It has now been two decades since Italy joined the Guinness Six Nations and the Championship has provided countless memorable moments in that time.
As we reflect on the past 20 years, we are asking some of the great players who have played a part to select their Greatest XV.
Today we have John Barclay, the Scotland flanker who made 36 Guinness Six Nations appearances between 2008 and 2018.
Barclay formed one third of the ‘Killer Bs’ back row alongside Kelly Brown and Johnnie Beattie, and captained his country in the 2017 and 2018 Championships, leading Scotland to famous home victories against Ireland, Wales and England.
Barclay’s selection includes childhood heroes, former teammates and tough opponents.
You can join in too on the Guinness Six Nations app where you can pick your own ultimate team and compare it to Barclay’s Greatest XV below.
15. Stuart Hogg (Scotland)
Hoggy is well worthy of his place. He keeps getting better and better and has done so throughout his career. He keeps adding different elements to his game, whether it’s kicking out of hand, goal kicking or captaincy.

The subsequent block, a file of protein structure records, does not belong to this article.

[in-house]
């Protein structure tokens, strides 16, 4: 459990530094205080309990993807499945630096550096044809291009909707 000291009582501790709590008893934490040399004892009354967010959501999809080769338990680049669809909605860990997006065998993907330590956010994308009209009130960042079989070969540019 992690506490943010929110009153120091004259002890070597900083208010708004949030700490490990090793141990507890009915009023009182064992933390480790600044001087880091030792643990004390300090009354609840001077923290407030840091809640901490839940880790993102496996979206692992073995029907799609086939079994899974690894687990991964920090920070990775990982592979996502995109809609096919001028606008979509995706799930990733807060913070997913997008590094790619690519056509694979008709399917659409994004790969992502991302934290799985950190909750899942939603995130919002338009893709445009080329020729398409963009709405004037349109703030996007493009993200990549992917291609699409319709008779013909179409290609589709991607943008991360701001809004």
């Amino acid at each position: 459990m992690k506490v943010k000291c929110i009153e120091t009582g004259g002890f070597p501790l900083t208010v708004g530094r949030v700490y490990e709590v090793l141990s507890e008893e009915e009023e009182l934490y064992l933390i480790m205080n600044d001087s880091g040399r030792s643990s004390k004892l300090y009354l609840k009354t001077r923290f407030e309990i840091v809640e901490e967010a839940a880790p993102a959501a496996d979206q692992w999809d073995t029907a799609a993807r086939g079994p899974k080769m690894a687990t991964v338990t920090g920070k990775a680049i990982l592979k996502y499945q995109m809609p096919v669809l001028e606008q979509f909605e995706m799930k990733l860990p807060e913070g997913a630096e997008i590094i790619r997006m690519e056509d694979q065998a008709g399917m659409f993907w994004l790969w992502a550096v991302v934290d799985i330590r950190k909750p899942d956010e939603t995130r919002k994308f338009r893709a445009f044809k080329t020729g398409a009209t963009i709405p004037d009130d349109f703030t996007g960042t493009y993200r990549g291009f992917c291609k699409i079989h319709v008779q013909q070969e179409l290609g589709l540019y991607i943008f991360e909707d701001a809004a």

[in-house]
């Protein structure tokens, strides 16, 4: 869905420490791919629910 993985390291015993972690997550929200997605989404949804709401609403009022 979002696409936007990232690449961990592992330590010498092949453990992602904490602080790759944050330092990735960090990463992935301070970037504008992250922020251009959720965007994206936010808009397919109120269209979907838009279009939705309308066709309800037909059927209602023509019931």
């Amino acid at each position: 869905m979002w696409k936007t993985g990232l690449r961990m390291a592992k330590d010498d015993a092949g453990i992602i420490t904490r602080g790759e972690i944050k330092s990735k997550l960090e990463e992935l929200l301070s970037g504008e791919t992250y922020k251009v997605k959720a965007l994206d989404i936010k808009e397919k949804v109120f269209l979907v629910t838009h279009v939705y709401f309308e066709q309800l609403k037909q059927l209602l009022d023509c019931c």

It is even more impressive when someone keeps their standards so high even after a long period of time playing at that level, which Hoggy has done. People are more aware of who he is now and there is less space for him because of that but he keeps proving so effective.
I remember when he joined up with the Scotland squad as a youngster – straight away he looked a special talent. He rocked up with his dyed blonde hair and had something about him but, like a lot of young players, there were a few errors in his game.
He doesn’t make many errors now, which is vital. As much as rugby at that level is about doing the great stuff which separates you from the best, it’s also about doing the basics well and not making big blunders. Hoggy has cut the errors out of his game and is a class act.
14. Jason Robinson (England)